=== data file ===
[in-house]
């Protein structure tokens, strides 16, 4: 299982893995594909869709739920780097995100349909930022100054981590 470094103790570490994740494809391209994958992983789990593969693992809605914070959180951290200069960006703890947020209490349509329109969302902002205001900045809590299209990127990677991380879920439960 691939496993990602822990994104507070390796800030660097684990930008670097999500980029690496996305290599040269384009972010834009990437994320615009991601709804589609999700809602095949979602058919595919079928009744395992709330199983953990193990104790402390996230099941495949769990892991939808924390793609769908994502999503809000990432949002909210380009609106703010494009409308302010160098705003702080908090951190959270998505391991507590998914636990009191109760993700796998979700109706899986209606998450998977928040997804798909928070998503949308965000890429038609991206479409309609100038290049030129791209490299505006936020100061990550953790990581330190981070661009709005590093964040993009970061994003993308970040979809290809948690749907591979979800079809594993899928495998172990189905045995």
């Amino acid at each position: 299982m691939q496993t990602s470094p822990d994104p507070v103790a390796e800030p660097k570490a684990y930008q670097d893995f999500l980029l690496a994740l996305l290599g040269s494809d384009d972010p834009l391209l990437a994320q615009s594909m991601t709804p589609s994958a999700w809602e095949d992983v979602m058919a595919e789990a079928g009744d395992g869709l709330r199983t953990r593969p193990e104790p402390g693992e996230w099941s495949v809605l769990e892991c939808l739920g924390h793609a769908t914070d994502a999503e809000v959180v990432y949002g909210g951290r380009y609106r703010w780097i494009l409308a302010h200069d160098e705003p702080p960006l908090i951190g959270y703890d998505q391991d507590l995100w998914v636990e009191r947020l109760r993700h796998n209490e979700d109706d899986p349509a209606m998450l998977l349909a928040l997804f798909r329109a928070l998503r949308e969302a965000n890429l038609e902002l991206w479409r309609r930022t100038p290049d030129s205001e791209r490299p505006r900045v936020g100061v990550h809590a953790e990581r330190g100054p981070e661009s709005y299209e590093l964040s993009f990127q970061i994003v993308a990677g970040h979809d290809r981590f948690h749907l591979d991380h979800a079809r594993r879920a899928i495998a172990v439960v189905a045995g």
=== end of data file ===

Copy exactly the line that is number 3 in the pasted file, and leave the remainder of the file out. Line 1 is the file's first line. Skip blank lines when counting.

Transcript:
């Amino acid at each position: 299982m691939q496993t990602s470094p822990d994104p507070v103790a390796e800030p660097k570490a684990y930008q670097d893995f999500l980029l690496a994740l996305l290599g040269s494809d384009d972010p834009l391209l990437a994320q615009s594909m991601t709804p589609s994958a999700w809602e095949d992983v979602m058919a595919e789990a079928g009744d395992g869709l709330r199983t953990r593969p193990e104790p402390g693992e996230w099941s495949v809605l769990e892991c939808l739920g924390h793609a769908t914070d994502a999503e809000v959180v990432y949002g909210g951290r380009y609106r703010w780097i494009l409308a302010h200069d160098e705003p702080p960006l908090i951190g959270y703890d998505q391991d507590l995100w998914v636990e009191r947020l109760r993700h796998n209490e979700d109706d899986p349509a209606m998450l998977l349909a928040l997804f798909r329109a928070l998503r949308e969302a965000n890429l038609e902002l991206w479409r309609r930022t100038p290049d030129s205001e791209r490299p505006r900045v936020g100061v990550h809590a953790e990581r330190g100054p981070e661009s709005y299209e590093l964040s993009f990127q970061i994003v993308a990677g970040h979809d290809r981590f948690h749907l591979d991380h979800a079809r594993r879920a899928i495998a172990v439960v189905a045995g």